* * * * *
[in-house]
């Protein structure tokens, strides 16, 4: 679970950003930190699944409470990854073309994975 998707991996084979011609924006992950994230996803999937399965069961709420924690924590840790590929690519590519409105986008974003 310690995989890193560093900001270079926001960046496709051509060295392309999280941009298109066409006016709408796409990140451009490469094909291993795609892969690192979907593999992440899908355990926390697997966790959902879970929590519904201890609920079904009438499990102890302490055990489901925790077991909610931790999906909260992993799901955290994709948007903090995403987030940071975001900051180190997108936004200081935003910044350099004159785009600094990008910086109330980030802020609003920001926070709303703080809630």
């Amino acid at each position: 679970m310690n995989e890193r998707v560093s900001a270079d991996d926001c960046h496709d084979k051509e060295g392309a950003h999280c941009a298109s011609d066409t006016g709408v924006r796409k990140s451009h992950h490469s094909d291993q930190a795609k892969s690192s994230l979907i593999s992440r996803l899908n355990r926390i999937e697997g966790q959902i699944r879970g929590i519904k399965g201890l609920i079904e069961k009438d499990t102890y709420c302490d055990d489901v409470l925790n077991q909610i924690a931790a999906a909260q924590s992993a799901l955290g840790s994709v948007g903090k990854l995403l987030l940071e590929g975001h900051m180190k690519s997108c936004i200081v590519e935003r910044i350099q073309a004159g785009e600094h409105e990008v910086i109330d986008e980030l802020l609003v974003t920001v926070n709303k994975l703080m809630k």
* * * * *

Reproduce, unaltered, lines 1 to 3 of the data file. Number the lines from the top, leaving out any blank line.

[in-house]
């Protein structure tokens, strides 16, 4: 679970950003930190699944409470990854073309994975 998707991996084979011609924006992950994230996803999937399965069961709420924690924590840790590929690519590519409105986008974003 310690995989890193560093900001270079926001960046496709051509060295392309999280941009298109066409006016709408796409990140451009490469094909291993795609892969690192979907593999992440899908355990926390697997966790959902879970929590519904201890609920079904009438499990102890302490055990489901925790077991909610931790999906909260992993799901955290994709948007903090995403987030940071975001900051180190997108936004200081935003910044350099004159785009600094990008910086109330980030802020609003920001926070709303703080809630």
């Amino acid at each position: 679970m310690n995989e890193r998707v560093s900001a270079d991996d926001c960046h496709d084979k051509e060295g392309a950003h999280c941009a298109s011609d066409t006016g709408v924006r796409k990140s451009h992950h490469s094909d291993q930190a795609k892969s690192s994230l979907i593999s992440r996803l899908n355990r926390i999937e697997g966790q959902i699944r879970g929590i519904k399965g201890l609920i079904e069961k009438d499990t102890y709420c302490d055990d489901v409470l925790n077991q909610i924690a931790a999906a909260q924590s992993a799901l955290g840790s994709v948007g903090k990854l995403l987030l940071e590929g975001h900051m180190k690519s997108c936004i200081v590519e935003r910044i350099q073309a004159g785009e600094h409105e990008v910086i109330d986008e980030l802020l609003v974003t920001v926070n709303k994975l703080m809630k």